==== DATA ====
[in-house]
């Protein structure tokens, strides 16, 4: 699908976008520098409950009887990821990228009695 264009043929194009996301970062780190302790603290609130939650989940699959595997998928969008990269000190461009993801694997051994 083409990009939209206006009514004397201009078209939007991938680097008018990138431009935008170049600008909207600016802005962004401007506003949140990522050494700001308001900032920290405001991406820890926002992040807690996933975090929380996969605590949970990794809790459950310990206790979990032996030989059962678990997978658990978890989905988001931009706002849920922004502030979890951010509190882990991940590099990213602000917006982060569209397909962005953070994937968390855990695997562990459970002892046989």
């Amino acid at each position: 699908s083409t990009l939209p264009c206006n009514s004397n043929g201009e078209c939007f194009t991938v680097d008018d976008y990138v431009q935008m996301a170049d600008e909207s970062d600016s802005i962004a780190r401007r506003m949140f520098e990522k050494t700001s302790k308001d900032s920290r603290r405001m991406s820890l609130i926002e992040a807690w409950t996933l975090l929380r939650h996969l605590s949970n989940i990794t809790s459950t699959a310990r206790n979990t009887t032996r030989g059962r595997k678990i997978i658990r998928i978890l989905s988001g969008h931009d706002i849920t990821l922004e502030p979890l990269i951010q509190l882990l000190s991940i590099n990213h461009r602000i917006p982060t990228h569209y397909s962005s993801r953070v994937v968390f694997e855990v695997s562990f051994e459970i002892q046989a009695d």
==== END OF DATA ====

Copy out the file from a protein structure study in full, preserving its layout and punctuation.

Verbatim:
[in-house]
């Protein structure tokens, strides 16, 4: 699908976008520098409950009887990821990228009695 264009043929194009996301970062780190302790603290609130939650989940699959595997998928969008990269000190461009993801694997051994 083409990009939209206006009514004397201009078209939007991938680097008018990138431009935008170049600008909207600016802005962004401007506003949140990522050494700001308001900032920290405001991406820890926002992040807690996933975090929380996969605590949970990794809790459950310990206790979990032996030989059962678990997978658990978890989905988001931009706002849920922004502030979890951010509190882990991940590099990213602000917006982060569209397909962005953070994937968390855990695997562990459970002892046989």
């Amino acid at each position: 699908s083409t990009l939209p264009c206006n009514s004397n043929g201009e078209c939007f194009t991938v680097d008018d976008y990138v431009q935008m996301a170049d600008e909207s970062d600016s802005i962004a780190r401007r506003m949140f520098e990522k050494t700001s302790k308001d900032s920290r603290r405001m991406s820890l609130i926002e992040a807690w409950t996933l975090l929380r939650h996969l605590s949970n989940i990794t809790s459950t699959a310990r206790n979990t009887t032996r030989g059962r595997k678990i997978i658990r998928i978890l989905s988001g969008h931009d706002i849920t990821l922004e502030p979890l990269i951010q509190l882990l000190s991940i590099n990213h461009r602000i917006p982060t990228h569209y397909s962005s993801r953070v994937v968390f694997e855990v695997s562990f051994e459970i002892q046989a009695d």